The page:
Asian Cup 2011: Five tactical observations

There may have been comical goalkeeping, half-empty stadiums and a ticketing fiasco that marred the final, but the 2011 Asian Cup in Qatar was also able to boast some fine football and a handful of breath-taking matches. Football Further looks at some of the tactical points of interest at the 15th edition of Asia’s showpiece tournament.

1. Barcelona have some devoted disciples in East Asia
Qatar’s French coach Bruno Metsu described Japan as “the Barcelona of Asia” after their 5-0 thrashing of Saudi Arabia in the group phase, but the description could just as easily have been applied to South Korea. Both sides pressed the opposition high up the pitch, harrying defenders into conceding possession and constructing attacks based on rapid inter-changes of passes. “When we attack, just like Japan, we go forward and create chances at a high tempo,” said South Korea coach Cho Kwang-Rae prior to the last-four meeting between the sides.

Japan’s high defensive line got them into trouble on occasion – most notably when Sebastián Soria broke the offside trap to put Qatar 1-0 up in their quarter-final – but their football was very pleasing on the eye. Ji Dong-Won’s second goal for South Korea in the third-place play-off win against Uzbekistan, meanwhile, was as slick a strike as almost anything Barcelona have produced this season.

2. Australia succeed with striker-less formation
Tactics enthusiasts the world over cannot help but get a little bit sweaty-palmed when a team lines up without any out-and-out strikers, and although Australia’s version of a striker-less formation was not quite the free-form 4-6-0 of popular myth, it did prove that teams can enjoy success at international tournaments without a recognised frontman to lead the line.

If anything, Tim Cahill and Harry Kewell were simply midfielders playing as forwards, but they dovetailed in unexpectedly varied ways. Cahill seemed to provide most of the direct goal threat in the group phase, but Kewell frequently played in advance of him in the knockout rounds and it was the Galatasaray man who spurned Australia’s best chances to break the deadlock in the final.

3. Flexible 4-2-3-1s to the fore
As at last year’s World Cup, three of the four semi-finalists (Japan, South Korea and Uzbekistan) favoured a 4-2-3-1 system, with Australia lining up in a 4-4-1-1 that contained two mobile frontmen. Japan and South Korea also proved themselves capable of altering their shape when necessary. Both utilised a 4-2-3-1 system for much of the tournament, but Alberto Zaccheroni’s switch to a 3-5-2/3-4-3 formation mid-way through the second half of the final was credited with tipping the balance of the game in Japan’s favour. The move freed left-back Yuto Nagatomo to raid down the Japanese left flank and it was from one such marauding run that he teed up substitute Tadanari Lee for the extra-time winner.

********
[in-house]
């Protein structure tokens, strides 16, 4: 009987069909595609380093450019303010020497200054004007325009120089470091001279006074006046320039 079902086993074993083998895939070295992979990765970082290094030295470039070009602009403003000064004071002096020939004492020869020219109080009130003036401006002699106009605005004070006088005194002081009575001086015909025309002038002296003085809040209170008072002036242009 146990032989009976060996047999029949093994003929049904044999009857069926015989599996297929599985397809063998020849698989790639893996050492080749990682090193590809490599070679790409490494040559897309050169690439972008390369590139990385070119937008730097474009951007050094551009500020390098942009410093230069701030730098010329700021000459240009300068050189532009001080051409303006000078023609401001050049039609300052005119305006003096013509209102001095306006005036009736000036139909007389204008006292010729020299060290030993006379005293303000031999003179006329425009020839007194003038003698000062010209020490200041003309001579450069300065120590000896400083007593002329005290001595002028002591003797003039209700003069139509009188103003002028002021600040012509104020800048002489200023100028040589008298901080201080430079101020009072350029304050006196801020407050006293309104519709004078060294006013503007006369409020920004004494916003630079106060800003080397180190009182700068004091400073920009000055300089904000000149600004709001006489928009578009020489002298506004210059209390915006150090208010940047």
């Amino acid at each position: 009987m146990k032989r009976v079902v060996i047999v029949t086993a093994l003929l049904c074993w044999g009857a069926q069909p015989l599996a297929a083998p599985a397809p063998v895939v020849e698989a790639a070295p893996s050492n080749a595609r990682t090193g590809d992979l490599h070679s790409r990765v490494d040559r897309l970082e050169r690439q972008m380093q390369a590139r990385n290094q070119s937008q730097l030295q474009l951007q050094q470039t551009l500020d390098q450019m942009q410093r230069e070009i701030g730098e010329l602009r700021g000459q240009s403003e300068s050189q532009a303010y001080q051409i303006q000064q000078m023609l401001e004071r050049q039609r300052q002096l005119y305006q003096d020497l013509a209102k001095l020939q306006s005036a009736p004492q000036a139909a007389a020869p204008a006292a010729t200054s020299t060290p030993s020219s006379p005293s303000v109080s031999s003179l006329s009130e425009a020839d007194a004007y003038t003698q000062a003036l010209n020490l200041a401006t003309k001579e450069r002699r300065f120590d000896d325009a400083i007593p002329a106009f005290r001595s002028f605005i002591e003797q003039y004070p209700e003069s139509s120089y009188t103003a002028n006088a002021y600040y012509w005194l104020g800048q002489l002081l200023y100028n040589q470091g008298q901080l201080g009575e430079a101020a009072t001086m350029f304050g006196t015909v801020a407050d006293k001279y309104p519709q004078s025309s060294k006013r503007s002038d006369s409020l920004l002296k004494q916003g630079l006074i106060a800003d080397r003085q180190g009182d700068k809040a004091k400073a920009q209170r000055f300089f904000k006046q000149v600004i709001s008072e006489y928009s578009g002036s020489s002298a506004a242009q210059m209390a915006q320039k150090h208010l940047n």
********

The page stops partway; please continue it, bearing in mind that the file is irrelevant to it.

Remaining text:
The Koreans experimented by moving their central striker, typically Ji Dong-Won, into wide or deep positions, with either winger Lee Chung-Yong or, more often, attacking midfielder Koo Ja-Cheol pushing forward to take his place at the tip of the attack. With five goals, Koo finished as the tournament’s top scorer. In the third-place play-off, Ji played so wide on the left that Korea’s shape was effectively a 4-3-3 for long periods of the game.

Conservative, single-striker formations were widespread, but North Korea’s five-man defence looks set for a re-think after coach Jo Tong-Sop vowed they would “try to be more attacking in the future” following a group-phase exit in which they failed to score a single goal.

4. Akhmedov re-interprets the libero role
Uzbekistan’s tactics were notable for the role played by Odil Akhmedov, a ball-playing central midfielder redeployed as a centre-back who found it impossible to quell his natural attacking tendencies. The 23-year-old Pakhtakor Tashkent player – the up-and-coming star of the national team – frequently sashayed into midfield with the ball at his feet and was responsible for two of the best goals of the tournament: a long-range rocket in the 2-0 defeat of Qatar in the tournament’s opening game and a neat finish from Server Djeparov’s astute pass in the 2-2 draw with China.

Akhmedov’s devil-may-care approach had its drawbacks, however, and he was wretchedly exposed in the 6-0 semi-final drubbing against Australia. The Uzbek number nine was also at fault for South Korea’s opening goal in the third-place play-off, but his impact as an attacking element demonstrated anew how difficult it is for opposition teams to track a central defender who is ready and willing to stride across the halfway line with the ball at his feet.

5. Japan – Die-Hard 10
Japan may have hindered themselves with occasional pieces of sloppy goalkeeping and untidy defending, but they demonstrated their resilience with three crucial late goals: Maya Yoshida’s injury-time equaliser in the 1-1 draw with Jordan, Keisuke Honda’s 82nd-minute penalty in the 2-1 win against Syria and, most decisively of all, right-back Masahiko Inoha’s 89th-minute winner in the 3-2 quarter-final victory against Qatar.

Those three goals confirmed the Blue Samurai’s reputation as the most resolute team on the continent. Since the 1988 Asian Cup in Qatar (when they made their first appearance at the tournament), Japan have scored 10 goals in the last 15 minutes of matches that have altered the result of the matches in which they were scored (i.e. the equalising goal in a draw or the winning goal in a victory). Iran come next, with six goals during the same period, followed by Saudi Arabia, the United Arab Emirates and Bahrain (all five).

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